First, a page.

Halfway between the equator and arctic ice, along a buckled North American coastline, you’ll find one of this planet’s 36 rare ‘biological hotspots’ – patches teeming with extraordinarily rich collections of unique life and habitats. This particular hotspot sits roughly inside what today we call California. Those lucky enough to walk out beyond where the pavement ends can still experience some of its living riches and awe inspiring landscapes. They are unlike any other on Earth.

Alpine lake under stormy skies reflecting white granite, with lush green island in the center and shifting light, in the Sierra Nevada mountains near Yosemite.
Storm passing alpine Ellery Lake in the high Sierras near Yosemite National Park.

Around 23,000 years ago when humans first found this hotspot it was so diverse and abundant that in time they thrived in greater number here than anywhere on the continent, and without agriculture – the only indigenous peoples in the Americas not to farm.  Instead, over centuries Native Californians forged an elaborate and intimately detailed knowledge of their wild world. They recognized, individually named and interacted skillfully with it’s habitats and inhabitants: several thousand species of birds, mammals, fish, mollusks, plants, insects and other life.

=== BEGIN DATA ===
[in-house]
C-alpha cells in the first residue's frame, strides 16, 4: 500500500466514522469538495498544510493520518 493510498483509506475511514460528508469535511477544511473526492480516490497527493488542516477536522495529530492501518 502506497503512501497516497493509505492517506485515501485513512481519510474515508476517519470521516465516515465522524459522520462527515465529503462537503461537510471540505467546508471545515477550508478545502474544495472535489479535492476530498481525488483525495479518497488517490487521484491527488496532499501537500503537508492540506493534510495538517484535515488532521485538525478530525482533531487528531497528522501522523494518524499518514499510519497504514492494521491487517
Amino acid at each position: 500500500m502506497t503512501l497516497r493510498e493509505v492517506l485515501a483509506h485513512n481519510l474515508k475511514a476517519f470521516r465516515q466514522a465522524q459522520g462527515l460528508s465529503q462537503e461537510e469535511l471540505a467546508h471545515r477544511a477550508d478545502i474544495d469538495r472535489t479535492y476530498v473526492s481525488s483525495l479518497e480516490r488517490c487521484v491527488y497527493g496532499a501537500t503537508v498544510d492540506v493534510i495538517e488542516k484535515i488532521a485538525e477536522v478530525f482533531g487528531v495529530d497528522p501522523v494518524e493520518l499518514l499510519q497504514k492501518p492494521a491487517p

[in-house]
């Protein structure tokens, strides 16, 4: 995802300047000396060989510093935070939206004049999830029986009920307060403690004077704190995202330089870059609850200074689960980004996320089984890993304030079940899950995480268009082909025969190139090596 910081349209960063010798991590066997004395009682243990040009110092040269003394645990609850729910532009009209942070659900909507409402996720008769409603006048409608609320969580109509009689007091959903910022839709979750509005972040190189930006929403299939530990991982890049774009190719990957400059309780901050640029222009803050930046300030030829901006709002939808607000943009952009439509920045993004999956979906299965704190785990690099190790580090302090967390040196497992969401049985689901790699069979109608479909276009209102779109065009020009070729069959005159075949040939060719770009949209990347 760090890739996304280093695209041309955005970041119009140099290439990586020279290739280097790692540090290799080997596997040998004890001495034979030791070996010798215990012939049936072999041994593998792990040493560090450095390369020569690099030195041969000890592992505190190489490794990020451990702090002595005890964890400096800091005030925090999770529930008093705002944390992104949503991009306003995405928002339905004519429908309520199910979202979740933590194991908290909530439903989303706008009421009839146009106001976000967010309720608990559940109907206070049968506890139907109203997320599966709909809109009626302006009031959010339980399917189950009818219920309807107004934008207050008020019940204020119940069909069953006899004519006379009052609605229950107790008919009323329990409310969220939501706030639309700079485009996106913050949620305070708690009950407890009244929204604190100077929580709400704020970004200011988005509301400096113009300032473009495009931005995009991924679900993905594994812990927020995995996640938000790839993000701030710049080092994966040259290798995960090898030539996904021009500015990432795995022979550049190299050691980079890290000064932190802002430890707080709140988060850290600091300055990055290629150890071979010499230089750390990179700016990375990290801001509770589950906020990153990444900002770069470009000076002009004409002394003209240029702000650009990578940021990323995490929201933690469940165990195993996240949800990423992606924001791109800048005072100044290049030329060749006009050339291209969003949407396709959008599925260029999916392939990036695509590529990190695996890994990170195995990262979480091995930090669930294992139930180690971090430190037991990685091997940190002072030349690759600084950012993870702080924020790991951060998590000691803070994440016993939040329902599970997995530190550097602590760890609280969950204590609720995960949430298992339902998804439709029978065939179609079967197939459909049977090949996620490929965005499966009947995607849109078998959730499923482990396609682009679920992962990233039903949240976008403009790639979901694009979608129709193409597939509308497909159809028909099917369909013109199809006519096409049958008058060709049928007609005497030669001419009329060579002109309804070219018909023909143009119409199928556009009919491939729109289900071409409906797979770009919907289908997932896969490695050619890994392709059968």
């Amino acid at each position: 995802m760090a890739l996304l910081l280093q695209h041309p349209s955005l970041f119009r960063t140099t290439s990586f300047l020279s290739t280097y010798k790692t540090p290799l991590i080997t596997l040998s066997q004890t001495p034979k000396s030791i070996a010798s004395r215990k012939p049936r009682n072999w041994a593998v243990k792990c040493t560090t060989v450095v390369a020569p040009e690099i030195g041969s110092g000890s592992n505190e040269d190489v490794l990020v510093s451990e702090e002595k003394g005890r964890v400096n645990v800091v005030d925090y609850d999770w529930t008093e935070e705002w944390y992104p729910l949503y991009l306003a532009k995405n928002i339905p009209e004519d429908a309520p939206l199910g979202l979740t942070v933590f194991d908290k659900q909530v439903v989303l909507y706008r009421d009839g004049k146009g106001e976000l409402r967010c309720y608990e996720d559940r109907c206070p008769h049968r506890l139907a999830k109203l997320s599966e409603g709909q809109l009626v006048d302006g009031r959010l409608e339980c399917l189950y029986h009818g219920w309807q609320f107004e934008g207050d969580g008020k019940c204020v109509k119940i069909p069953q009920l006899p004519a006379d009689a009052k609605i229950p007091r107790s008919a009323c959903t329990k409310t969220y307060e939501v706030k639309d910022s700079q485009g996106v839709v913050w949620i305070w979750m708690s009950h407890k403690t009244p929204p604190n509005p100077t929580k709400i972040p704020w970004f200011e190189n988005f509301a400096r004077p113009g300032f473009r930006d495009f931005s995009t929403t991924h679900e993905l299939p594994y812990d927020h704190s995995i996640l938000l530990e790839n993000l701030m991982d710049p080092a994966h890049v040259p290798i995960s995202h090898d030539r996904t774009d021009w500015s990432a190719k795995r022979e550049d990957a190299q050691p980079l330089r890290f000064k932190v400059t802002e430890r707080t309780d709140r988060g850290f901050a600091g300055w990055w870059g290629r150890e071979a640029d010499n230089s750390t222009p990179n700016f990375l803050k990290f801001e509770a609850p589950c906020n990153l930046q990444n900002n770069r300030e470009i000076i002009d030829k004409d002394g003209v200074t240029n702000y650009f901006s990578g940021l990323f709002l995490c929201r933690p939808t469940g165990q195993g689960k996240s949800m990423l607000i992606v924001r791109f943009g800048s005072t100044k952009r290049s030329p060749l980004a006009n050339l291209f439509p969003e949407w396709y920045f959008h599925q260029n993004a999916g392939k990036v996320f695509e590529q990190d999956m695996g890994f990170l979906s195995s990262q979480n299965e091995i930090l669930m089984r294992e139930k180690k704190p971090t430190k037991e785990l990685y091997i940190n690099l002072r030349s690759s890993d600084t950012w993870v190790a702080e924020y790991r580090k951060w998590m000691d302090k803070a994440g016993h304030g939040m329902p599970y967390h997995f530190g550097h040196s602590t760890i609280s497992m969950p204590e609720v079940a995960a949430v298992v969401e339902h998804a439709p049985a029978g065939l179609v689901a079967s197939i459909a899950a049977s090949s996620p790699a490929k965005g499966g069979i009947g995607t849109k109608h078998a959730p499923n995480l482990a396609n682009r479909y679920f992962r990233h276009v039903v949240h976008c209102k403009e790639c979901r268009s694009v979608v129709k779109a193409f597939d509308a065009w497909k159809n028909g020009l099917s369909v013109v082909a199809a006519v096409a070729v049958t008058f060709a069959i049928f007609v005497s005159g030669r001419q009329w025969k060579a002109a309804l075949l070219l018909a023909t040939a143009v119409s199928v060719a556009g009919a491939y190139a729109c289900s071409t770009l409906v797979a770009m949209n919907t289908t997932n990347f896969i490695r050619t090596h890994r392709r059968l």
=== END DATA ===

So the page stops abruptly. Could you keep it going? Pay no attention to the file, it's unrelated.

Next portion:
Some of that incredible natural world is still here today. Much of what remains is being fiercely protected by government and private employees and volunteers inside Parks, Preserves, Land Trusts and Conservation properties. Many of them are open to the public to wander into and explore. For those willing and able to do so on foot, these ‘islands’ of nature in California hold abundant worlds, and unique hidden treasures, waiting to be found. Even in our backyards and cities, along our roadways and waterways, in the earth beneath us and the air above, the wild nature of California remains.